Encouraging STEM with My Daughters

2015_04_04_9419I was never very good in math growing up. When it came to the sciences, I did well in biology and anatomy but horrible in chemistry or anything that required working with numbers. I know part of it is innate ability, but I am hoping that my daughters won’t be quite so math-phobic especially as the world is more and more geared to the STEM (science, technology, engineering, and math) related areas.

Regardless of whether or not they pursue careers in STEM, I want my girls to be able to keep up with the new demands of school as they get older and know that any career path could be for them. I am hoping that the everyday things I have been doing with my now 4 year old and almost 2 year old since they were born are laying the groundwork for math skills once she begins school.

  • Counting everything – Whether it’s the number of horses, the red fish at the aquarium, or the number of apples at the store. I try to remember to incorporate counting, adding and subtracting into everyday life so it becomes second nature. I am happy that my 4 year old can already do simple addition and subtraction.1415100_10100655504401116_470902690_o
  • Helping around the house – Whether it’s matching socks or setting a plate and fork at each place at the table, they are working on basic concepts for math.
  • Helping in the kitchen – Counting out how many scoops of flour, adding up fractions, and learning the differences in sizes are all incorporated in assisting with making cookies. Cutting up an apple is a great chance to review fractions so we’ll talk about cutting in half makes two, cut those in half marks 4, etc.
  • Children’s programs – whether it’s science museums or the monthly kids builds at home improvement stores, I use children’s programs to gain access to other toys and ways to encourage design.
  • Puzzles and building sets – In addition to matching and sorting, I encourage them to play with a variety of building sets to explore creating something from pieces that can then serve a function.

As my daughter starts the transition from preschooler to kindergartener, I’m exploring fun new ways to keep her interest. I was happy to get the chance to review ThinkFun’s Maker Studio Gears Set. It comes with a variety of pieces and gears to build a racecar, a cable car, a 3-wheeler and a motorcycle.

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Each kit includes:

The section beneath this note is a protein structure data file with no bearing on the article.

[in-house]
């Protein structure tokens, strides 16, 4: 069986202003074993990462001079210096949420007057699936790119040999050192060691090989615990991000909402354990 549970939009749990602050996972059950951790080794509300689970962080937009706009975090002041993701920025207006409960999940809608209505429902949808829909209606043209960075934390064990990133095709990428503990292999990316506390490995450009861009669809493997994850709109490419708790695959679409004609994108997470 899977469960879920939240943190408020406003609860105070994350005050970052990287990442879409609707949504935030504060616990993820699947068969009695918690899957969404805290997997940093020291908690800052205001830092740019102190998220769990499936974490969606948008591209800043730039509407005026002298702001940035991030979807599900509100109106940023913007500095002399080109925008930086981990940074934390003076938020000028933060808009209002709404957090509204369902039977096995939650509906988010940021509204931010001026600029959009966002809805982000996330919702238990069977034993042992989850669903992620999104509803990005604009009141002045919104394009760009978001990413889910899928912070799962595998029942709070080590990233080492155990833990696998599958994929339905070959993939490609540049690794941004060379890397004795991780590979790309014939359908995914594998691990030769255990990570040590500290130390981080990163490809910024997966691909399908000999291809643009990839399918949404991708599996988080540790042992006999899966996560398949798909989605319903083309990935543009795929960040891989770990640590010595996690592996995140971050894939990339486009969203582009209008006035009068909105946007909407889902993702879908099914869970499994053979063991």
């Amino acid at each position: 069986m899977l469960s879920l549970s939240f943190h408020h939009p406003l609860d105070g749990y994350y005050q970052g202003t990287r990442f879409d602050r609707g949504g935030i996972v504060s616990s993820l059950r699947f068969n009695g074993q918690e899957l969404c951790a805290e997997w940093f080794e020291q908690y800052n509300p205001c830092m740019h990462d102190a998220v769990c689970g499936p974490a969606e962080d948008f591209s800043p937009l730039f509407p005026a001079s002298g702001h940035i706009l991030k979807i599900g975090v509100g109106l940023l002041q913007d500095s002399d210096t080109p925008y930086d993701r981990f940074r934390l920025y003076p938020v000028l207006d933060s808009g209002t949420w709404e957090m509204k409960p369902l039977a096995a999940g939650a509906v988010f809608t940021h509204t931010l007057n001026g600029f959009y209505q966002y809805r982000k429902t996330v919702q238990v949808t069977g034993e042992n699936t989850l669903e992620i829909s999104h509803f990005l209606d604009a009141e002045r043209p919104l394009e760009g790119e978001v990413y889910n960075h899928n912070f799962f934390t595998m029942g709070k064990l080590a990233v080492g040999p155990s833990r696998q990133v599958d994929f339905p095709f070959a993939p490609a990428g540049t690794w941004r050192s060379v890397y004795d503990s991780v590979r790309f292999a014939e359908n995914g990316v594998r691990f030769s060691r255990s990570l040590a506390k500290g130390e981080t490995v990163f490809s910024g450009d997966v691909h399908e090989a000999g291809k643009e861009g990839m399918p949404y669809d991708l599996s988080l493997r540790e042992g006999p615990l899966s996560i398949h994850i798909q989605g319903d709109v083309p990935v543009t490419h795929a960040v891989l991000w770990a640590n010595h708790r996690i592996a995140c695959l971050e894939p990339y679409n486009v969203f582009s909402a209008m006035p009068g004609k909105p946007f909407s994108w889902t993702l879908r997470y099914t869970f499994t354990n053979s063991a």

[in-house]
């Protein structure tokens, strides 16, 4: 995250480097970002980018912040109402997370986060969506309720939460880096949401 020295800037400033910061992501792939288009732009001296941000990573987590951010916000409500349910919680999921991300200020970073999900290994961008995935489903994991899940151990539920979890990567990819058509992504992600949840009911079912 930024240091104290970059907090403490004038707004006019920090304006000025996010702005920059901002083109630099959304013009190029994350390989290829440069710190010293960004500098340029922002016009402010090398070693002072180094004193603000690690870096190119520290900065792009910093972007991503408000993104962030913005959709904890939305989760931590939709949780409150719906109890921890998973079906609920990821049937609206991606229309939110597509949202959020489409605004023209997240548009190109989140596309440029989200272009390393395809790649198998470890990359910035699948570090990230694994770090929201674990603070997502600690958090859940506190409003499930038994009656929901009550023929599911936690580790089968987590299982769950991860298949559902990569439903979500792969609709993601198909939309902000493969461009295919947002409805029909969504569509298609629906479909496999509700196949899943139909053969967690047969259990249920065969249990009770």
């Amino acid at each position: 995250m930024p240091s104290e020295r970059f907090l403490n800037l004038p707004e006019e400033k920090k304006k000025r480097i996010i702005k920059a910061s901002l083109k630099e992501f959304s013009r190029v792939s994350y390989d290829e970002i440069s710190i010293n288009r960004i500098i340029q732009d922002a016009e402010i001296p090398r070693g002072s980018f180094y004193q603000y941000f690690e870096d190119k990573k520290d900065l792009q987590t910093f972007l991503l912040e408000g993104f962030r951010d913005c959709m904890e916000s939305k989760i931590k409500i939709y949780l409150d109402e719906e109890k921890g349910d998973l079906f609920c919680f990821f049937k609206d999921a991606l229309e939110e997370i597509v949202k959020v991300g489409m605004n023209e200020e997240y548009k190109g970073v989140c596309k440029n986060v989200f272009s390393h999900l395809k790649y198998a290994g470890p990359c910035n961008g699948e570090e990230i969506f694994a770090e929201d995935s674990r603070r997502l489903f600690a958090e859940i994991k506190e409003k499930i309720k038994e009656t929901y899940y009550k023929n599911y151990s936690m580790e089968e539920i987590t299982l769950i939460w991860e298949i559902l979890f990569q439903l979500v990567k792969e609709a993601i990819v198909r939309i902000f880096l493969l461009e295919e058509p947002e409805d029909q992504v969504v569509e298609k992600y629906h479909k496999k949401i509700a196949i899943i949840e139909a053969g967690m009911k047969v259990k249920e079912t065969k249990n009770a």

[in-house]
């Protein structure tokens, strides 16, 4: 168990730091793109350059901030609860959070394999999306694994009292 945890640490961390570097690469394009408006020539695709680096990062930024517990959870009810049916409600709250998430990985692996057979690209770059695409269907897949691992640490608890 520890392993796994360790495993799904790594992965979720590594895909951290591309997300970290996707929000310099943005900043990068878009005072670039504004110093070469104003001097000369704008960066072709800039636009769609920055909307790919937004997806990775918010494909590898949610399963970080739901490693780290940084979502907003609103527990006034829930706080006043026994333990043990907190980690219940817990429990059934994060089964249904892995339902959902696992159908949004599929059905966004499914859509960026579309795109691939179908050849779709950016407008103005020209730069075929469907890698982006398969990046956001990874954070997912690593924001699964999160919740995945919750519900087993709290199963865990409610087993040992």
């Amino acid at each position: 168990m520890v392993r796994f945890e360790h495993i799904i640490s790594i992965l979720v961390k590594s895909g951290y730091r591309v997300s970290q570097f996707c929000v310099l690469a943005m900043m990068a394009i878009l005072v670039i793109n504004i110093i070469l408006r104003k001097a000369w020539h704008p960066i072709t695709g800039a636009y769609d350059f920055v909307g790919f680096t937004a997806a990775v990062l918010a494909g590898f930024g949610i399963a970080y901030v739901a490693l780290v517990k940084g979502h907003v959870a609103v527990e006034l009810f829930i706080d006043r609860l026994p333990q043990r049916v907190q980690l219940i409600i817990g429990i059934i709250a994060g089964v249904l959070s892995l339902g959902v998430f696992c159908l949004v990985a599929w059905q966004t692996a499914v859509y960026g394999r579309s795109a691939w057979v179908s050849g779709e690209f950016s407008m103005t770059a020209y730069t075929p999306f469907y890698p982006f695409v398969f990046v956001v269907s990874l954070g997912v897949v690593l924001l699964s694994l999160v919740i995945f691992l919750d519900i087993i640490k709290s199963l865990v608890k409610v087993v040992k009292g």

• 1 Spool
• 2 Long Connectors, 3 Medium Connectors
• 1 Large Gear, 1 Medium Gear
• 2 Large Wheels, 2 Medium Wheels, 2 Small Wheels
• 3 5.5″ Rods, 3 1.5″ Rods
• 13 Hub Caps
• 1 Hole Punch
• 3 Rubber Bands
• 10 Engineering Challenges

For each build you’re given Engineering Challenges – experiment with friction, torque and propulsion as you engineer your solutions. My 4 year old is also working on following picture directions so I like that she could work with her father on identifying the parts and putting them together. The challenges do a good job of walking you through so that even if you aren’t an engineering expert, you, as the parent, can follow along and understand the concepts, too. Once you’ve mastered all four builds, you can get creative and design something that’s all your own! My husband enjoyed following along right with daughter.

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While we are still working up to being able to complete the projects (at 4, she’s not quite ready for utilizing the entire kit just yet) it will be a product we’ll be able to keep coming back to and trying new things. I also can’t wait to explore some of ThinkFun’s other offerings – Robot Turtles Game just went on the Christmas Wish List! To pick up a kit of your own, visit ThinkFun’s website or order through Amazon. You can also check them out on YouTube, Facebook, Google+, Twitter, Pinterest, and Instagram.

Websites I like to follow:

Home Depot and Lowe’s have free kid’s workshops every month. If you are military, be sure to check the Blue Star Museums program for free admission to museums and centers nationwide.

*I received a product in exchange for my honest review. All opinions are my own. Post contains affiliate links.*

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